Any tips for getting rid of the monsters under the bed?

(38 Posts)
PedantMarina Wed 06-Nov-13 16:48:46

DS (3.5) has had intermittent issues with sleep (when he was an infant), but has been fine for the past several months - we thought we'd cracked it.

However, in the last two weeks he's been clingy and (frankly) a PITA. We thought some of this coincided with school holidays and a lack of structure, but he's back at school (nursery) and it's just not getting better.

Only today he's told Daddy that he's afraid of the monsters under the bed. He doesn't know what they look like, because "they're not brightly coloured enough" to see well, but he can feel them!

So, any thoughts? I'm half-serious and half laughing.

OnceUponAThyme Wed 06-Nov-13 16:59:43

my dd(4) drew a "protective" monster and we stuck it next to her bed. other things that can help are monster spray (lavender room spray or whatever), a torch to get rid of the monsters, a parent telling the monsters to get out and showing them out the door or a new toy (maybe a sword or something) that scares the monsters away.
we also drew the scary monsters, trapped the monsters in the drawing, then put the scary drawings in the bin outside.

PrincessKitKat Wed 06-Nov-13 17:01:23

TheActivityMom %28The Activity Mom%29 monster spray

Anti monster spray - spritz liberally before bed to keep the bumps in the night away!

Think he'd fall for it?!

TheReturnoftheSmartArse Wed 06-Nov-13 17:02:33

I was going to say a few drops of lavender oil mixed with water in a dropper bottle. Drops around the bed. Monsters HATE lavender so they leave the room!

elfycat Wed 06-Nov-13 17:04:17

I use a complementary therapy spray called 'Sleep Easy' from the Indigo essences range. It's supposedly crystal based energies in a lavender spray and you spritz it over the bed/child/room.

I now have 3 of their remedies as DD1 has taken to them, possibly placebo but I don't care if it has a positive effect.

A bottle lasts for ages, I'm on bottle 2 of Sleep easy and Chill (for anger). I like that you do something which acknowledges the emotions they are feeling rather than dismissing them.

However DD2 (now just 3) isn't so keen on them during her current tantrum phase so I', going to but the drops to put in her juice for my own sanity.

Might not be your thing, but if it is I get mine from here : link

Spottybra Wed 06-Nov-13 17:08:37

Here's my story, in a French farmhouse owned by family members ds crept into our bed every night saying there were monsters under his pillow. Fair enough, different bed, different bedroom....

The monsters were mice. I heard them in my room a week later and screamed when dh lifted the bed up and one ran out.

Horrendous 2 weeks of catching mice but no more monsters under the bed for us!

minniemousey Wed 06-Nov-13 17:21:09

We did the monster spray thing for our ds. It worked for the first night, by the third night he practically flooded his bedroom with the stuff as he was having so much fun spraying it.

We took the spray bottle away, gave him a torch and a night light. and got a new bed with under bed storage- once he saw that all the room under the bed was taken up with his stuff in the drawers he realised that monsters wouldn't fit under the bed and fixated on monsters in the wardrobe instead

for my ds it marked the start of a 6 month phase of being scared at night no matter what we did, having nightmares every night, etc. It's apparently very common at the age of 3 as their imaginations are developing so fast.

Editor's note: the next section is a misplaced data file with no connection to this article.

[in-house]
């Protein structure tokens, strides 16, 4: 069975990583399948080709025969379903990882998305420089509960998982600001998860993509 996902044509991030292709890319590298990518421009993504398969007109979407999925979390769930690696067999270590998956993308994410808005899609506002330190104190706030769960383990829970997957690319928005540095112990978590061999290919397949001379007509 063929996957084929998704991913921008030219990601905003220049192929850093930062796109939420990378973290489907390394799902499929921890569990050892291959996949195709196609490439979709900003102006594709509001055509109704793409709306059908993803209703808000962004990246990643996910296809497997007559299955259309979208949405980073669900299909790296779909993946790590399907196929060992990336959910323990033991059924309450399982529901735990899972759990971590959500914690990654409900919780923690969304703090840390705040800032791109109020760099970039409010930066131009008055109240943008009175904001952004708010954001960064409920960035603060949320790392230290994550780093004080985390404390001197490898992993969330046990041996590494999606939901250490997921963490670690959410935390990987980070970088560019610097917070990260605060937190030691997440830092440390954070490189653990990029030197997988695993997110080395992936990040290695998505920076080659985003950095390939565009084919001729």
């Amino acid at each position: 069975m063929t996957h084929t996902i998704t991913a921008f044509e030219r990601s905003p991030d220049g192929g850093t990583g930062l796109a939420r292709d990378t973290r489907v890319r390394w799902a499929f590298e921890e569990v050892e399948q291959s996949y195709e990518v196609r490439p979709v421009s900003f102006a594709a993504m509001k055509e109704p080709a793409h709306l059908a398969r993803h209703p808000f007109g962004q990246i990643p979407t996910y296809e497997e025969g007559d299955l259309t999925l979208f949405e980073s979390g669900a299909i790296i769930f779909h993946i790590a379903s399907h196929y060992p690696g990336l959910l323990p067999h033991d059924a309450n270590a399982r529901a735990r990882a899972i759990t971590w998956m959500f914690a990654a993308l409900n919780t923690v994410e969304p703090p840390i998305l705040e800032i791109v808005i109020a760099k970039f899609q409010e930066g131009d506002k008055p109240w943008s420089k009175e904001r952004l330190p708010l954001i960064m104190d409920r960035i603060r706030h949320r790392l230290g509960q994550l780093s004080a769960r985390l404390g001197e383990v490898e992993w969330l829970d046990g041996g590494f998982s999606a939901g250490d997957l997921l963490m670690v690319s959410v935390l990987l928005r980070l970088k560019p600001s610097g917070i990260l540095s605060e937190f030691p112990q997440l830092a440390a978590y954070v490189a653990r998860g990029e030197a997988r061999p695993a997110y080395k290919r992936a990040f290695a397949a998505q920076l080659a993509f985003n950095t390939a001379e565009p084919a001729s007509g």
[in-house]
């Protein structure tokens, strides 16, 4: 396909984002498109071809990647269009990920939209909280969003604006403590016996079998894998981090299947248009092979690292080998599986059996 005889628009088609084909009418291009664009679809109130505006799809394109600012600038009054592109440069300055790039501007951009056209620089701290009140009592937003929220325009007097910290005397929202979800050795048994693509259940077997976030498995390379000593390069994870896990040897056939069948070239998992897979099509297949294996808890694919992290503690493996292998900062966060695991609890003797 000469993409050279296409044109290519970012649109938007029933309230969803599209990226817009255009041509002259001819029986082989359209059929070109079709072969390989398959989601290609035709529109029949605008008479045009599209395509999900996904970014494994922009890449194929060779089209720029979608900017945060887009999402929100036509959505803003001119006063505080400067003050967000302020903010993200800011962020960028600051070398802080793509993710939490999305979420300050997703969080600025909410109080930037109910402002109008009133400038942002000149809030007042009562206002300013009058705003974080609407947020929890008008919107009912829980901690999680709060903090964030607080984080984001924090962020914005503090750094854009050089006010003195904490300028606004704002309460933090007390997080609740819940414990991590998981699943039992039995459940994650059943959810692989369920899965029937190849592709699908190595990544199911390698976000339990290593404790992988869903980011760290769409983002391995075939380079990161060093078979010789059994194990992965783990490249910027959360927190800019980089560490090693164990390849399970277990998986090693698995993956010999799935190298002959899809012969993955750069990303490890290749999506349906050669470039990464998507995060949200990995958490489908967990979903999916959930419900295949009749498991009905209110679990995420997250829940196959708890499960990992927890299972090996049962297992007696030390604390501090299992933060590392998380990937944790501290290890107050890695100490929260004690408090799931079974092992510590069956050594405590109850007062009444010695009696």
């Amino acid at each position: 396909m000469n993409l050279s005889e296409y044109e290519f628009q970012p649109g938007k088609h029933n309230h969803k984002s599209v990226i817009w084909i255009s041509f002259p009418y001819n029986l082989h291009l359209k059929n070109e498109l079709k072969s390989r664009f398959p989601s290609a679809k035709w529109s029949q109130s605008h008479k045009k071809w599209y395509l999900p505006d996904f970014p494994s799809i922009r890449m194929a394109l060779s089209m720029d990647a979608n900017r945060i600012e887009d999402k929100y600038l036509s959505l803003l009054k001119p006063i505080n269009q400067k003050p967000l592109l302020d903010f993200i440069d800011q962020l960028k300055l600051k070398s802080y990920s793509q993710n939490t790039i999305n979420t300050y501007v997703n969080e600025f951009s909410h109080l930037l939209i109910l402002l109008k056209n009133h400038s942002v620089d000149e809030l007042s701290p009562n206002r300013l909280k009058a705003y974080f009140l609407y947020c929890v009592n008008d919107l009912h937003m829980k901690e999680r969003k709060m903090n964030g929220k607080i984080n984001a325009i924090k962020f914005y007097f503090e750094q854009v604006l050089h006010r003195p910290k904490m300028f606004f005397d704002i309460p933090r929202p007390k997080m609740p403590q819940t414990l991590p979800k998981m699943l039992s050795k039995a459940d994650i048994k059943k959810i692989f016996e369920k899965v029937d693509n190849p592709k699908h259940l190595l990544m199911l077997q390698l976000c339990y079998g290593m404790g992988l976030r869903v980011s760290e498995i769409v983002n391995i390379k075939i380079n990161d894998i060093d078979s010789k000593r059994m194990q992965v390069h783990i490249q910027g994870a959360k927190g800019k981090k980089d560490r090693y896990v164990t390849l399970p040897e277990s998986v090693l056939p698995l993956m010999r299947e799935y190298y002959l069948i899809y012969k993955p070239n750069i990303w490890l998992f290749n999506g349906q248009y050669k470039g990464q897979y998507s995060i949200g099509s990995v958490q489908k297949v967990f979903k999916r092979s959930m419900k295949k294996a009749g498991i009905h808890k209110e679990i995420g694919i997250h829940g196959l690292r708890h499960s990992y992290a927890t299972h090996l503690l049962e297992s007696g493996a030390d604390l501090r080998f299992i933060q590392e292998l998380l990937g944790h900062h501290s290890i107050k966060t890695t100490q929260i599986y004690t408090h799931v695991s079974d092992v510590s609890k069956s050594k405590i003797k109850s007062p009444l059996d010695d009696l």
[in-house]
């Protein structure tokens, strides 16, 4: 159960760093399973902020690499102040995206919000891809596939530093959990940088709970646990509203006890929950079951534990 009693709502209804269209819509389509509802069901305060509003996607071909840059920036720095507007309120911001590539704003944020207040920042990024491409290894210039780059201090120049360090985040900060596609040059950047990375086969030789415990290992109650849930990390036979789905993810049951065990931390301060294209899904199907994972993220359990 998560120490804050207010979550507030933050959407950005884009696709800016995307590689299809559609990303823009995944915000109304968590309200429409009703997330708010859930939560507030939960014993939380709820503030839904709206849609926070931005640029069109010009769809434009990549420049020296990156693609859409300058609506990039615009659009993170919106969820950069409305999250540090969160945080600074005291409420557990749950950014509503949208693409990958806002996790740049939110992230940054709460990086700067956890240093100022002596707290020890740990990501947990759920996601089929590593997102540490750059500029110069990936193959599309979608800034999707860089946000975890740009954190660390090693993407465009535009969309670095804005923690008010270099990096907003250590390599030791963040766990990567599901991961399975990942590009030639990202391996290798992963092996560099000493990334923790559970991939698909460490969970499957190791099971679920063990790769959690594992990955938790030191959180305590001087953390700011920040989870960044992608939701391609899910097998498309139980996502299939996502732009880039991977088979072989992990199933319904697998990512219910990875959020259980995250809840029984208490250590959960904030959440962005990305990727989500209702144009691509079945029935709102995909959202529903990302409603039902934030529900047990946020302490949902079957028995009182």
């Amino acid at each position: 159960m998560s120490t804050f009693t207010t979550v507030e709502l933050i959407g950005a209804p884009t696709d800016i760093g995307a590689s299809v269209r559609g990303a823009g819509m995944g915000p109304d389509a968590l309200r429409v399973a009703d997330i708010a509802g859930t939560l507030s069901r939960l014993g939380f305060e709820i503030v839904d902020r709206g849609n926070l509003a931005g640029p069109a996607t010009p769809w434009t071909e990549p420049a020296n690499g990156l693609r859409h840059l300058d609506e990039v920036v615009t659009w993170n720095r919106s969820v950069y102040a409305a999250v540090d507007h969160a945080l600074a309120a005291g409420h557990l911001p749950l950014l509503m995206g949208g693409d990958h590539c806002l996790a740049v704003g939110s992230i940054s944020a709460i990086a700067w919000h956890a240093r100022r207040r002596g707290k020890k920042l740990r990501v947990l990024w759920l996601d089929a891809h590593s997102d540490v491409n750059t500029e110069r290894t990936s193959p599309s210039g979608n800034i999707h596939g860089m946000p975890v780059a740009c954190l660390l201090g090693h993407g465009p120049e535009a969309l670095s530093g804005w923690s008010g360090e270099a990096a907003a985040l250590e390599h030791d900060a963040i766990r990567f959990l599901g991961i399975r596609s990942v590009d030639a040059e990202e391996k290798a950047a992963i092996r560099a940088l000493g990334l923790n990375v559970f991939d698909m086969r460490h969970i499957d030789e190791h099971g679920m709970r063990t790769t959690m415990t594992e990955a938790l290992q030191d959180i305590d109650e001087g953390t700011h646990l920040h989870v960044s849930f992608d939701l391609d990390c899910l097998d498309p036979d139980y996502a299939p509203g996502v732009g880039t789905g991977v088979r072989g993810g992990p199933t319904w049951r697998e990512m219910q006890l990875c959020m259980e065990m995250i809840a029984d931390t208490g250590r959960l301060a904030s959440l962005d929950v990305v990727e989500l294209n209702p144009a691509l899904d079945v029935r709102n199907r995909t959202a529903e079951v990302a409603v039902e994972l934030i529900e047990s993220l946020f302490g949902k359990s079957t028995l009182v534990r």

PedantMarina Wed 06-Nov-13 17:45:53

Thanks for the ideas! I'll try to address some of them but can't refer back and bold the posters' names:

Mice: doubt it, but we're getting kitten(s) for Christmas so even f, that'll be sorted.

Sword: one thine DS doesn't lack!

Friendly monster - perhaps we should try to find his friendly Dalek (c.6" tall, plush, has two phrases) again.

Bed and storage: he's in a mid-rise, with ladder, slide and tower (yeah, I wish I had a bed that cool!), for about a year now.

Nightlight: tick. A small one under his translucent potty, and sometimes strings of LEDs hanging in the tower or over a bedrail. Their absence/presence doesn't seem to be a factor.

You're probably right about the imagination factor. And ill definitely look into lavendar sprays!

Thanks, and apols for any typos - am on phone now!

theignored Wed 06-Nov-13 20:01:46

Yes yes to the monster spray (febreeze) and an empty tupperware box. Spray the monsters, trap them in the box, throw them out of the window. Job done for us

PedantMarina Wed 06-Nov-13 20:56:19

Well, was I in luck! The local Coop had Anti-Monster Spray on special for £1, and I got a tin on the way home from the train station.

I told him that, actually, monsters come in four categories, 1 being the least scary and 4 being the most scary, and that the "4 in 1" on the [mainly purple] label means it gets all four levels of monster. He giggled like a maniac and he and Daddy did a couple of spritzes before dinner, then he and I did another spritz just before bed. We showed him which way it's meant to face, etc and explained that even though it wouldn't hurt him like it would a monster, he mustn't spray it directly in his face, or just too much.

Can't say it was the smoothest of bedtimes - he was still a bit clingy and complain-y, but it was still 90% better than in recent days - he dropped off a lot faster and is spark out when I checked a moment ago. Of course, that could be the lavender talking.

Thanks for the help!

Monster food under bed after spraying (apples and cat biscuits here). If it isn't eaten by morning, the monster has gone.
Luckily ours was never eaten.

Also monsters absolutely detest Daddy socks.

PedantMarina Wed 06-Nov-13 21:37:34

Ooh! Daddy socks! Well, monsters don't come in to our room, so that must work.

Sunnysummer Wed 06-Nov-13 21:39:41

I like daddy socks!